David Wilson-Johnson proves a “remarkable” King Fisher at the BBC Proms

20 August 2013

Having recently sung the role of Melot in Tristan und Isolde under the baton of Semyon Bychkov, David Wilson-Johnson has made a second appearance at the BBC Proms this season, performing the role of King Fisher in Sir Michael Tippett’s The Midsummer Marriage with the BBC Symphony Orchestra under Sir Andrew Davis.  Having recorded the same role over twenty years ago of this rarely performed work, David’s performance has been greeted with five star reviews across the board:

“David Wilson-Johnson gave full value as King Fisher, the wicked businessman who has a heart attack at the end of the piece to serve him right.” – George Hall, The Guardian

“David Wilson-Johnson was vivid as King Fisher, [Bella’s] blustering, overprotective father.”
Hugo Shirley, The Daily Telegraph

“The baritone David Wilson-Johnson gave a vibrant performance as the opera’s nominal villain, King Fisher.” – George Loomis, The New York Times

“David Wilson-Johnson made a sturdy King Fisher.” – Richard Fairman, The Financial Times

“David Wilson-Johnson stepped in at short notice as the hostile, capitalist King Fisher, a role he hadn’t sung for around a quarter of a century. His character was immediately established and he projected the text better than anyone, especially in his long, blustering solo attempting to bribe the friends of Mark and Jenifer.” – Mark Pullinger, Opera Britannia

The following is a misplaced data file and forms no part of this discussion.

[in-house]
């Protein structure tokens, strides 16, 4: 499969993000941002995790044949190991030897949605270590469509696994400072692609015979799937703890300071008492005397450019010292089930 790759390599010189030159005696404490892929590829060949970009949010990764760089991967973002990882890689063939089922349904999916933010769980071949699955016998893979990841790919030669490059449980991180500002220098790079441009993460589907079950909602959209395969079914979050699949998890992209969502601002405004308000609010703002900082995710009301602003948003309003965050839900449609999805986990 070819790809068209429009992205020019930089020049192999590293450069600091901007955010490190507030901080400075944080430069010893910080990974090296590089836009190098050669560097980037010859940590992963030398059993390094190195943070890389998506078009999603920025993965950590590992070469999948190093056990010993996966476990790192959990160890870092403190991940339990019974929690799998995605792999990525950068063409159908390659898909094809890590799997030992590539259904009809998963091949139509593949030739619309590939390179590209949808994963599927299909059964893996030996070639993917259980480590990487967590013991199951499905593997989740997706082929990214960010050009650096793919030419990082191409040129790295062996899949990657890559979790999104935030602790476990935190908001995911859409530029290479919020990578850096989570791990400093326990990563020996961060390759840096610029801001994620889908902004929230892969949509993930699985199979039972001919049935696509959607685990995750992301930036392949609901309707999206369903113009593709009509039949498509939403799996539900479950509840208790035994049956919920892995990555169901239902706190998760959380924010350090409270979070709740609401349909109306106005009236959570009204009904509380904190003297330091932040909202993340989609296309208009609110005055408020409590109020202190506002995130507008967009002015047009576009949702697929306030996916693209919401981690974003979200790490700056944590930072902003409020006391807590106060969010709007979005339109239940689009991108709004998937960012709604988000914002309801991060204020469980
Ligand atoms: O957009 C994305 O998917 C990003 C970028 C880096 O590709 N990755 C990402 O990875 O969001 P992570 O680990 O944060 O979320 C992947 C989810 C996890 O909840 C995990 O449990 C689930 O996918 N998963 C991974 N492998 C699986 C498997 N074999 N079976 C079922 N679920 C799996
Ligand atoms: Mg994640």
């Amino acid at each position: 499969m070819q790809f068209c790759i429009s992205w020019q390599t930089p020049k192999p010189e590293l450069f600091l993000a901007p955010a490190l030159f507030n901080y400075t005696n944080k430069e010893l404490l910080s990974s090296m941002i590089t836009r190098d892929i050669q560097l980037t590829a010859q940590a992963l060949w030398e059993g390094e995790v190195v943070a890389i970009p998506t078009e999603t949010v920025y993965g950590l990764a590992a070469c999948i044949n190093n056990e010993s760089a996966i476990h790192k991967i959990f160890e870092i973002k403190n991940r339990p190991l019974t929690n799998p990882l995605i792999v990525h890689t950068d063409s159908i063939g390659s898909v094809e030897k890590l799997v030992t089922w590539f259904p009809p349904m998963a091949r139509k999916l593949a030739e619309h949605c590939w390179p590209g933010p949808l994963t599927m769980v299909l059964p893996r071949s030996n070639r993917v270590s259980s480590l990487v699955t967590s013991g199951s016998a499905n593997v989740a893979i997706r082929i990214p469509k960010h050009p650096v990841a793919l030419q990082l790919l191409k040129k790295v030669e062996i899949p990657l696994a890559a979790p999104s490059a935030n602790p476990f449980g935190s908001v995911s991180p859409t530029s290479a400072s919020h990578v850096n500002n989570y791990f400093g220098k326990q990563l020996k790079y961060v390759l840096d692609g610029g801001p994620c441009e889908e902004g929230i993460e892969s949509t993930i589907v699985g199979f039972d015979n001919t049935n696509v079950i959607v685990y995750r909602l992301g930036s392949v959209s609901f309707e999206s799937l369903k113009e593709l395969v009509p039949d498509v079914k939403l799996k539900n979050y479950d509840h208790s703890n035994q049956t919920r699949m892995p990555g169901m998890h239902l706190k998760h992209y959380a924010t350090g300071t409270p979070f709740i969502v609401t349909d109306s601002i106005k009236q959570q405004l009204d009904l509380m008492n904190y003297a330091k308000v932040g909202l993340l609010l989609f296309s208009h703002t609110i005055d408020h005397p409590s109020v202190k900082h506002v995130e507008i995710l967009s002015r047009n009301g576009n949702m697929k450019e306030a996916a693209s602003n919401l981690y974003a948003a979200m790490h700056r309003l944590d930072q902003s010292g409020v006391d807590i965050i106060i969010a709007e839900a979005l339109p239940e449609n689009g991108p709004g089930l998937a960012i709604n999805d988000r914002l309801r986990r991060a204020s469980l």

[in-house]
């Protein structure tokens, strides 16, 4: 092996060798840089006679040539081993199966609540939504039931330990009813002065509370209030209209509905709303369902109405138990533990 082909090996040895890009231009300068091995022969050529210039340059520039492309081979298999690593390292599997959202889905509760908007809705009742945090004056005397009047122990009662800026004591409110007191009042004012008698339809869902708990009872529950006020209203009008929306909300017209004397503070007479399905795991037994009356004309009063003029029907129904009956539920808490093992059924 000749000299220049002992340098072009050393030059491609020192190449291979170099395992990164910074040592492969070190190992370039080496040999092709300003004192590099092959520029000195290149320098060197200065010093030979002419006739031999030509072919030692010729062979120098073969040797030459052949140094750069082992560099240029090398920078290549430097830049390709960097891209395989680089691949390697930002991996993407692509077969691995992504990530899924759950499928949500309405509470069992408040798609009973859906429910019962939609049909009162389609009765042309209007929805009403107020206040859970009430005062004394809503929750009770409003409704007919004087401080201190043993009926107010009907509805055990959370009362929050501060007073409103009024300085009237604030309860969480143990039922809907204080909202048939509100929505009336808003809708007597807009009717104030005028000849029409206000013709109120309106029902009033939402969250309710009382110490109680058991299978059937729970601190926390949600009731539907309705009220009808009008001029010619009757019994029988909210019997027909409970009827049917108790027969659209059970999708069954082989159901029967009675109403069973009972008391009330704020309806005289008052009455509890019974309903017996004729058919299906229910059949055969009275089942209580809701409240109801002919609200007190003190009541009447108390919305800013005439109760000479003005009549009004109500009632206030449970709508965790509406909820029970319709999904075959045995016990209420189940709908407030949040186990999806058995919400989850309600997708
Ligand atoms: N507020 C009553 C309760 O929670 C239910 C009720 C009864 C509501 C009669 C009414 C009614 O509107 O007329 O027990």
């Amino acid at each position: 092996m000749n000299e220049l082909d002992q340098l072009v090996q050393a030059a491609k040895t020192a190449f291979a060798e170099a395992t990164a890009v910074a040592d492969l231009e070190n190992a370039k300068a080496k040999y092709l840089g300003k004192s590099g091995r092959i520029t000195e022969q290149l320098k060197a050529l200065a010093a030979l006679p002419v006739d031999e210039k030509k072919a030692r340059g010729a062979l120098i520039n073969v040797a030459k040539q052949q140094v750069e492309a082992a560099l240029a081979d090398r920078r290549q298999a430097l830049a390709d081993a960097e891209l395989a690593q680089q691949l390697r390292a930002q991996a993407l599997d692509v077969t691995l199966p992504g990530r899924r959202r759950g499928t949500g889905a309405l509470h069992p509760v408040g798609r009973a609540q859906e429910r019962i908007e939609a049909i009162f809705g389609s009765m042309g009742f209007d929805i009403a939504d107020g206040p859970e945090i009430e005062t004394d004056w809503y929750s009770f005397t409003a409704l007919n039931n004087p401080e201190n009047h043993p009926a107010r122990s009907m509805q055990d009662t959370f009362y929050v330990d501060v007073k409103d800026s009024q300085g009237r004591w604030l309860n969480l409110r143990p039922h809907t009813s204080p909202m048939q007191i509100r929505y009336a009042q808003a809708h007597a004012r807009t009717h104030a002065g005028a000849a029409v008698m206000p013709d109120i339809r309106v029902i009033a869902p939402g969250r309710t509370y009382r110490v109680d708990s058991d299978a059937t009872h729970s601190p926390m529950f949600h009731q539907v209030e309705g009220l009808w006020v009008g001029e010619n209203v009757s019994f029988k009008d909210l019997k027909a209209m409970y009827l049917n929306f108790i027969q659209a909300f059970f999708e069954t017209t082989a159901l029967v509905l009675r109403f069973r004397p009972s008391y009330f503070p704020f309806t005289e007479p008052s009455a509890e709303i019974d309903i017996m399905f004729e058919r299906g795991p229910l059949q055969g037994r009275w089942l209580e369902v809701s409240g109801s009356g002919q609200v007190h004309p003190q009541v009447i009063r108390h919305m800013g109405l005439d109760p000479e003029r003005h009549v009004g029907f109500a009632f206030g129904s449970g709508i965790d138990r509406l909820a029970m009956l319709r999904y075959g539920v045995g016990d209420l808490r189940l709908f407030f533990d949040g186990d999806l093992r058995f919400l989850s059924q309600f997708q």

“David Wilson-Johnson, standing in at a week’s notice as King Fisher, was returning to a role he’d last sung 25 years ago.  You couldn’t really tell, Wilson-Johnson gave a masterly performance, full of character. His King Fisher had all the bombast needed and we could hear all the words. This was true of all three singers in the character episodes (Wilson-Johnson, Ailish Tynan and Allan Clayton) and helped to establish the drama.  Wilson-Johnson combines singing 20th century music with a career with period ensembles.  This shows in his performance where his navigating of the actual notes was nicely accurate and thankfully lacking that element of bluster.  Wilson-Johnson is a fine singing actor and his performance was a master-class in how to make character work in a space as big as the Royal Albert Hall.” – Robert Hugill, Opera Today

“Clearly and forcefully sung by David Wilson-Johnson, he blusters and bullies his way through the opera, inevitably moving towards his tragicomic end in Act 3.” – Chris Garlick, bachtrack.com

“David Wilson-Johnson was a late replacement as King Fisher, but you would never have known as he sang with remarkable authority – his tone as full and resplendent as I remember from years’ ago.”
Keith McDonnell, whatsonstage.com

“David Wilson-Johnson, a late replacement and who must now be counted as a veteran, brought great intelligence and engaging enthusiasm to his capitalist villain.” – David Gutman, classicalcourse.com

“A late arrival in the cast, David Wilson-Johnson was an asset too as the puffed-up businessman King Fisher, forceful in voice and gesture.” – Geoff Brown, theartsdesk.com

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